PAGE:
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Mom of the Year 

Listened to that story that she’d her already a hundred times and nodded politely, made eye contact and in an instant, made her three-year-old feel valued.

Mom of the Year

Withheld judgement (and cuss words) about the state of how many diaper changes she did that day and just did them without complaint, without fanfare, and certainly without pay.

Mom of the Year

Waited patiently while someone learned to put on their shoes, pour their own cereal out, complete with milk spills.

Mom of the Year

Chose the extra story and snuggles one night.

Mom of the Year

Infused her car with music, laughter, and a bit of magic when she sensed the carpool friend was feeling a little down.

Mom of the Year

Cleared her schedule, reset her heart, and let the laundry go and listened to her husband’s day and with him, just spent time. 

Mom of the Year

Made a proper dinner, complete with vegetables, all the food groups, and carried on with a smile despite all the complaints about said vegetables.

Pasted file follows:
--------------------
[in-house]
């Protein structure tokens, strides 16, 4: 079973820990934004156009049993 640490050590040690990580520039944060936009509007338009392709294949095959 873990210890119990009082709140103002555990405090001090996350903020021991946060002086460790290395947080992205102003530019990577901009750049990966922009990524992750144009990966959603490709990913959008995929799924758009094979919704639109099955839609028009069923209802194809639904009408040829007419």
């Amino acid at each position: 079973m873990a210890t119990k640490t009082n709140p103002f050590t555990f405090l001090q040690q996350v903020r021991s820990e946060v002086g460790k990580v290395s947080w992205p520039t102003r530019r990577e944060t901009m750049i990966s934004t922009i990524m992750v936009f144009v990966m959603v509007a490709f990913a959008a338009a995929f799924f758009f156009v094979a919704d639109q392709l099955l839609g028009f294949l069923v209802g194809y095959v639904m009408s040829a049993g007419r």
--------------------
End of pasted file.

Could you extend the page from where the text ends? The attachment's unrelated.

Mom of the Year

Is wise enough to know that her mothering is the sum of all of her days, not just one, not just a season. And knows that she is doing alright, despite life not being always okay. She knows, deep within, that mothering neither lies in the accolades nor the failures, but showing up for her family day after day.

Summer is here.

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It’s summer, isn’t it?

Don’t know about you, but here it’s full-on summer: hot, muggy and well, the sorts of days you either hang out in damp bathing suits. Or take long afternoon naps followed by fresh corn for dinner. The season of simple, earthly delights.

We’re in the thick of it now; no one is dreaming in anxious anticipation about popsicles and trips anymore. We’ve already gone through several boxes of those around here.

And, we’re packing and unpacking; looking forward with delight, back with contentment. Or, well, sometimes, depending upon how the vacation/trip/family visit went, just glad to be home.

I don’t know about you, but like this time of year. These days after the sheen of the newness and excitement of the new season has worn off a little. You just settle into things for a bit.